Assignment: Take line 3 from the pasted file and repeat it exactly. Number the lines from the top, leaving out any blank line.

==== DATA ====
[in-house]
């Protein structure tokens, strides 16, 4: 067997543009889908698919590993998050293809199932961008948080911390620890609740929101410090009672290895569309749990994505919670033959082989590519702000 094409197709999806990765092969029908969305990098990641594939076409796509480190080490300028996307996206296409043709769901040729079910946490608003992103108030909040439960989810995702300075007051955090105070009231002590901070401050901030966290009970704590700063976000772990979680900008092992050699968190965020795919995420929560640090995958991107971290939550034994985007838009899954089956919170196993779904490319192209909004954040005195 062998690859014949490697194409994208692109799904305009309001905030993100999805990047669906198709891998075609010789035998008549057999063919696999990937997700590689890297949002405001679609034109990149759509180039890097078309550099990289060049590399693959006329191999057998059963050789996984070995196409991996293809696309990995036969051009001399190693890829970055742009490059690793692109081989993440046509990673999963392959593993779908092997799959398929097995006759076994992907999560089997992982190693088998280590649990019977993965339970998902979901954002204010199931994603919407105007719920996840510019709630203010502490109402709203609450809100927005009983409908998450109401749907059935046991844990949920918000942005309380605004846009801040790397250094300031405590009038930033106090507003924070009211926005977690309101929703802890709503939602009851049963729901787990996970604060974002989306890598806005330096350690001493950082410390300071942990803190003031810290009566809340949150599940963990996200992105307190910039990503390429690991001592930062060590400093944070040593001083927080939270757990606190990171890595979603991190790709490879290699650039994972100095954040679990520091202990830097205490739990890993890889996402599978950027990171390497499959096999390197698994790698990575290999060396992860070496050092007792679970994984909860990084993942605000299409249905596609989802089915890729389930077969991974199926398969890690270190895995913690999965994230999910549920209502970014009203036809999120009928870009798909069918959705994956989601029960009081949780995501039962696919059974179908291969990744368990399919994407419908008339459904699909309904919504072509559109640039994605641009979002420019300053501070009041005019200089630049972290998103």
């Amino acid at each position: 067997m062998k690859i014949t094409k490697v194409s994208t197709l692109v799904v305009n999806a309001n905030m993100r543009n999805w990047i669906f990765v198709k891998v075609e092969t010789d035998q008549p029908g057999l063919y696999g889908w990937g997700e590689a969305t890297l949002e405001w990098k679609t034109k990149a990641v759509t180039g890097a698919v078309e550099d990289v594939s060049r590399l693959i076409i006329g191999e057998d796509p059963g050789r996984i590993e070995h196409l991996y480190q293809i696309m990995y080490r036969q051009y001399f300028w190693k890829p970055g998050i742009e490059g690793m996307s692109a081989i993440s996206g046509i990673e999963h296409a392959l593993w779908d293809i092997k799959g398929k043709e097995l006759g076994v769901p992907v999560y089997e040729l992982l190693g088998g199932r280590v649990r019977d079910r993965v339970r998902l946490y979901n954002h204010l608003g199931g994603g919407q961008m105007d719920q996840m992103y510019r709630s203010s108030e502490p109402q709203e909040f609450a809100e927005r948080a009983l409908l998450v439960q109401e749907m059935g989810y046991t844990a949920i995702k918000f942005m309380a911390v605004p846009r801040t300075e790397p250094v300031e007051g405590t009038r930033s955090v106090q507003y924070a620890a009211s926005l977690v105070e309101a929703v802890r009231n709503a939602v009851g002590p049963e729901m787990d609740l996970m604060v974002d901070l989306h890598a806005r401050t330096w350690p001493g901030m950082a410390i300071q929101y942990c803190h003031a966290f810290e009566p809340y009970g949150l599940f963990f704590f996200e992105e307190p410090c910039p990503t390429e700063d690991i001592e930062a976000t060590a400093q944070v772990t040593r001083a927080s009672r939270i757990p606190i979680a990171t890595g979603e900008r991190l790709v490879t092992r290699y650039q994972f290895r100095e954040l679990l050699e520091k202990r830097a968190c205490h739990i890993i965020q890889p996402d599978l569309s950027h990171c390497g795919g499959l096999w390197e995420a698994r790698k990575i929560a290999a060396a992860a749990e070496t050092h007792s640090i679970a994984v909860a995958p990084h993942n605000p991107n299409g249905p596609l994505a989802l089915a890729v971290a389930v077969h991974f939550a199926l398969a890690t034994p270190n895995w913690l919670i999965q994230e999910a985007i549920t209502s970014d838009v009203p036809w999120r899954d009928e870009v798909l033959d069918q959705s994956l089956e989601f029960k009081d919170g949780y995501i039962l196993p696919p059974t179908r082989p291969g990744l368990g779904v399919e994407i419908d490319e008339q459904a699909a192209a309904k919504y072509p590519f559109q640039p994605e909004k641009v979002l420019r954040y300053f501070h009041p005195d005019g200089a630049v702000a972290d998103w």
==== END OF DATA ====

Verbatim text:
């Amino acid at each position: 067997m062998k690859i014949t094409k490697v194409s994208t197709l692109v799904v305009n999806a309001n905030m993100r543009n999805w990047i669906f990765v198709k891998v075609e092969t010789d035998q008549p029908g057999l063919y696999g889908w990937g997700e590689a969305t890297l949002e405001w990098k679609t034109k990149a990641v759509t180039g890097a698919v078309e550099d990289v594939s060049r590399l693959i076409i006329g191999e057998d796509p059963g050789r996984i590993e070995h196409l991996y480190q293809i696309m990995y080490r036969q051009y001399f300028w190693k890829p970055g998050i742009e490059g690793m996307s692109a081989i993440s996206g046509i990673e999963h296409a392959l593993w779908d293809i092997k799959g398929k043709e097995l006759g076994v769901p992907v999560y089997e040729l992982l190693g088998g199932r280590v649990r019977d079910r993965v339970r998902l946490y979901n954002h204010l608003g199931g994603g919407q961008m105007d719920q996840m992103y510019r709630s203010s108030e502490p109402q709203e909040f609450a809100e927005r948080a009983l409908l998450v439960q109401e749907m059935g989810y046991t844990a949920i995702k918000f942005m309380a911390v605004p846009r801040t300075e790397p250094v300031e007051g405590t009038r930033s955090v106090q507003y924070a620890a009211s926005l977690v105070e309101a929703v802890r009231n709503a939602v009851g002590p049963e729901m787990d609740l996970m604060v974002d901070l989306h890598a806005r401050t330096w350690p001493g901030m950082a410390i300071q929101y942990c803190h003031a966290f810290e009566p809340y009970g949150l599940f963990f704590f996200e992105e307190p410090c910039p990503t390429e700063d690991i001592e930062a976000t060590a400093q944070v772990t040593r001083a927080s009672r939270i757990p606190i979680a990171t890595g979603e900008r991190l790709v490879t092992r290699y650039q994972f290895r100095e954040l679990l050699e520091k202990r830097a968190c205490h739990i890993i965020q890889p996402d599978l569309s950027h990171c390497g795919g499959l096999w390197e995420a698994r790698k990575i929560a290999a060396a992860a749990e070496t050092h007792s640090i679970a994984v909860a995958p990084h993942n605000p991107n299409g249905p596609l994505a989802l089915a890729v971290a389930v077969h991974f939550a199926l398969a890690t034994p270190n895995w913690l919670i999965q994230e999910a985007i549920t209502s970014d838009v009203p036809w999120r899954d009928e870009v798909l033959d069918q959705s994956l089956e989601f029960k009081d919170g949780y995501i039962l196993p696919p059974t179908r082989p291969g990744l368990g779904v399919e994407i419908d490319e008339q459904a699909a192209a309904k919504y072509p590519f559109q640039p994605e909004k641009v979002l420019r954040y300053f501070h009041p005195d005019g200089a630049v702000a972290d998103w």